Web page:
“It is a heartrending, incredibly touching scene that is a play by play of what happened to me in my childhood. None of it is made up,” Almagor reveals. “My mother also made an effort, and with what little money she had, she put together a birthday party for me – which no one came to. When we were shooting that scene, I wasn’t going around telling myself, ‘Oh, what an awfully sad thing that was back then.’ I was busy making the scene as terrific and as dramatic as it should be, with the odd comedic touches along the way. Director, Eli Cohen did an immaculate job directing the scene and capturing its tragicomic aspect. Kaipu also helped make the scene utterly unforgettable. As a whole, Kaipu was a gift bestowed on this film.”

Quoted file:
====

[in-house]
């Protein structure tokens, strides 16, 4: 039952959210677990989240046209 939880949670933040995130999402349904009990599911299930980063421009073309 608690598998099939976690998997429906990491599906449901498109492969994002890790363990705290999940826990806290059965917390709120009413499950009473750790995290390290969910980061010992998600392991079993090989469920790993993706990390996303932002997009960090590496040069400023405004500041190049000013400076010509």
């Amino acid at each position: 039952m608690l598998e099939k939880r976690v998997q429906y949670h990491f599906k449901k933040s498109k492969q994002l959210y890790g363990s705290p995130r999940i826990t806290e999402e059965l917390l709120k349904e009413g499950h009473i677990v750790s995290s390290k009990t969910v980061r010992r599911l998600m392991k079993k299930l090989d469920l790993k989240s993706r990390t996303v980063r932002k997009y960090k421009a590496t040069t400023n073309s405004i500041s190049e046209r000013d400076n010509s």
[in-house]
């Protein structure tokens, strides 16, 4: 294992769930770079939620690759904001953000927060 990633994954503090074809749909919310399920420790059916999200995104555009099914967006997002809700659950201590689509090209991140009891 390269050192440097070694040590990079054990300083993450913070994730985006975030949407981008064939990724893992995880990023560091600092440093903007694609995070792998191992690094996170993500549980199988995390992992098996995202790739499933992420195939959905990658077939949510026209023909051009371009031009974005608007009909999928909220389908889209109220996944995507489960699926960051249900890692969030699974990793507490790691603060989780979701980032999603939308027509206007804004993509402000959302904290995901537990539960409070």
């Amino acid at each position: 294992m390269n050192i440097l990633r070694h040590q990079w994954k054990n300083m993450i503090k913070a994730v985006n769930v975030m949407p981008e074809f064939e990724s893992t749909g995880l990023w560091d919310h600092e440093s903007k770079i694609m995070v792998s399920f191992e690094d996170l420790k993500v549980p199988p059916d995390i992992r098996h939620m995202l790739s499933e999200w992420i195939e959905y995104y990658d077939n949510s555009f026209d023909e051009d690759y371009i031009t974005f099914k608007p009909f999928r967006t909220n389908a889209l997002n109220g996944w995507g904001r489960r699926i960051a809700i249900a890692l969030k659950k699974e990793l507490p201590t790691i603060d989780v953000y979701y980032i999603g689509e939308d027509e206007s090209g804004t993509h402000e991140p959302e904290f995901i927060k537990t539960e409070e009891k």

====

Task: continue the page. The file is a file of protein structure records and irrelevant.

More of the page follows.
Almagor believes that the reason why the birthday scene has since shot to cult status is because, “people, not once, will organise an event, and they will have that fear of no one turning up. That scene touches upon many people’s anxieties. Adults’ too. And so, both ‘Aviya’s summer’ and ‘momuledet’ [the mother’s mispronunciation of the Hebrew word, ‘yomuledet’ for birthday] have since become coined phrases in Hebrew – synonyms for an event or a birthday which no one has turned up to. Incidentally, to this day, whenever I’m having to go to all the trouble of hosting, I still get these pangs of dread ahead of the event, thinking, ‘don’t let this be a repeat of my childhood when no one shows up.’”

Director Keren Yedaya’s "Or (My Treasure)" wins a Golden Camera award at the 2004 Cannes Film Festival